Regime occupation and transition information obtained from observable meteorological state variables in the stably stratified nocturnal boundary layer




Abraham, Carsten

Journal Title

Journal ISSN

Volume Title



The stably stratified nocturnal boundary layer (SBL) can be classified into two distinct regimes: one with moderate to strong winds, weak stratification and mechanically sustained turbulence (wSBL) and the other one with moderate to weak wind conditions, strong stratification and collapsed turbulence (vSBL). With the help of a hidden Markov model (HMM) analysis of the three dimensional state variable space of stratification, mean wind speeds, and wind shear the SBL can be classified in these two regimes in both the Reynolds-averaged as well as turbulence state variables. The two-regime SBL is a generic structure at different tower sites around the world independent of the location specific conditions. Besides clustering the data the HMM analysis calculates the most likely regime occupation sequence which allows for detailed analysis of the structure of the meteorological state variables in conditions of very persistent nights. Conditioning on these very persistent nights clear influences of external drivers (such as pressure gradient force and low level cloud cover) are found. As the HMM analysis captures regime transitions accurately changes of state variables and external drivers across transitions can easily be assessed. Different meteorological state variables behave in times of turbulence collapse (wSBL to vSBL transition) and turbulence recovery (vSBL to wSBL transitions) as expected physically. The results reveal further that clear precursors for transitions in the state variable profiles or external drivers are cannot be determined and that on observed timescales regime transitions are relatively sharp. The absence of clear precursors suggests that parameterisations of SBL regime behaviour and turbulence in the two regimes in weather and climate models have to be stochastic. As regime statistics are relatively insensitive to changes in the stochastic properties of the HMM analysis observed regime statistics are compared to ’freely-running’ Markov chains. The SBL regime statistics do not follow a simple Markov process and more complex parameterisations are necessary. A possible approach of parameterising SBL regime behaviour stochastically using climatological results from this analysis is presented.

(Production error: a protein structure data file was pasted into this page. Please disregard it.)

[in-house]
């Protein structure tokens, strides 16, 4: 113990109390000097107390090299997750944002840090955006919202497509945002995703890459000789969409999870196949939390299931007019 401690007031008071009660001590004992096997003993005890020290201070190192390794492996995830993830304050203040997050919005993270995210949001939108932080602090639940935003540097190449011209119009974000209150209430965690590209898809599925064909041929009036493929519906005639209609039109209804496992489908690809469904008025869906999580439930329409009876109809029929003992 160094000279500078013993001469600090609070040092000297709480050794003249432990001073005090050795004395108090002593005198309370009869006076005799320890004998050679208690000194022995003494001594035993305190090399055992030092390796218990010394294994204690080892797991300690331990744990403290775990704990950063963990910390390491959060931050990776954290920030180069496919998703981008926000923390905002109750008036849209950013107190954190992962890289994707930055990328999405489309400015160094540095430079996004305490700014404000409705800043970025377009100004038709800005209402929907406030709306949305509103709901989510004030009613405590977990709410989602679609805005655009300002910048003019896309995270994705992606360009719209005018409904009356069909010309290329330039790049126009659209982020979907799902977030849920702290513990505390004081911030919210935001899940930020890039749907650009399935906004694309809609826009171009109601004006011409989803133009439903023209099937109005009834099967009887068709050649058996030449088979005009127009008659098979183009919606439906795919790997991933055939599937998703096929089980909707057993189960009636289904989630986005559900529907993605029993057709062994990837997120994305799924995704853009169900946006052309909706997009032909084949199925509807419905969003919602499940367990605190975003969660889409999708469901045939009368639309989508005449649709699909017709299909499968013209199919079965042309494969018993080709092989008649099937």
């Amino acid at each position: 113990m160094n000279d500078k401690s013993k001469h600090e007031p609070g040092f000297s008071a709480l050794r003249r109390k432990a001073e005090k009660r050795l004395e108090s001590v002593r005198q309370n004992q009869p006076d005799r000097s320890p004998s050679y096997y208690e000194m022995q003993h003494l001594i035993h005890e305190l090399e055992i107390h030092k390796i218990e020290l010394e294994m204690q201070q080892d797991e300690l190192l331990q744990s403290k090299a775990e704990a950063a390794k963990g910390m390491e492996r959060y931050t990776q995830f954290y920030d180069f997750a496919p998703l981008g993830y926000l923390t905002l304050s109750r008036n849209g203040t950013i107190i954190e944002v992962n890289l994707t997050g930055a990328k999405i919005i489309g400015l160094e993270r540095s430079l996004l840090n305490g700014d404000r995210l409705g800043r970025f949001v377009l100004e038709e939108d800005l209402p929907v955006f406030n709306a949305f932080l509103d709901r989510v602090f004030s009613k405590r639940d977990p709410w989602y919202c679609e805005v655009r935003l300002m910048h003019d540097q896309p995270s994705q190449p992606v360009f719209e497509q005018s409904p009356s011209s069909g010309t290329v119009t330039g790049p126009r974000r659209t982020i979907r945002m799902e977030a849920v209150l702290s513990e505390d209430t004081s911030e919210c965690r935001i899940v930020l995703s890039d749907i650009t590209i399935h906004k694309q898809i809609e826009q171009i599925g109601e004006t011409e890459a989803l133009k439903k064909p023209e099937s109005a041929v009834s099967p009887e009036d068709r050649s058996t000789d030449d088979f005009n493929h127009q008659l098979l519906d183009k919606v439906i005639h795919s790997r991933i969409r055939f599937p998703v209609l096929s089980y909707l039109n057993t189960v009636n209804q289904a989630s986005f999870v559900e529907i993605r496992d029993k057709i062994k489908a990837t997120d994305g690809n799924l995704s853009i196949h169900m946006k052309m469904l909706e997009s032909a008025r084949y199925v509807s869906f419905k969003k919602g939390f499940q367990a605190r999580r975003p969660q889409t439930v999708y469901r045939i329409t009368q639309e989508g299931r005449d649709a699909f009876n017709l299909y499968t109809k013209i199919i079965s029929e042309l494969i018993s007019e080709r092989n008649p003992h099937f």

turbulence regimes, Stable boundary layers, Atmospheric boundary layer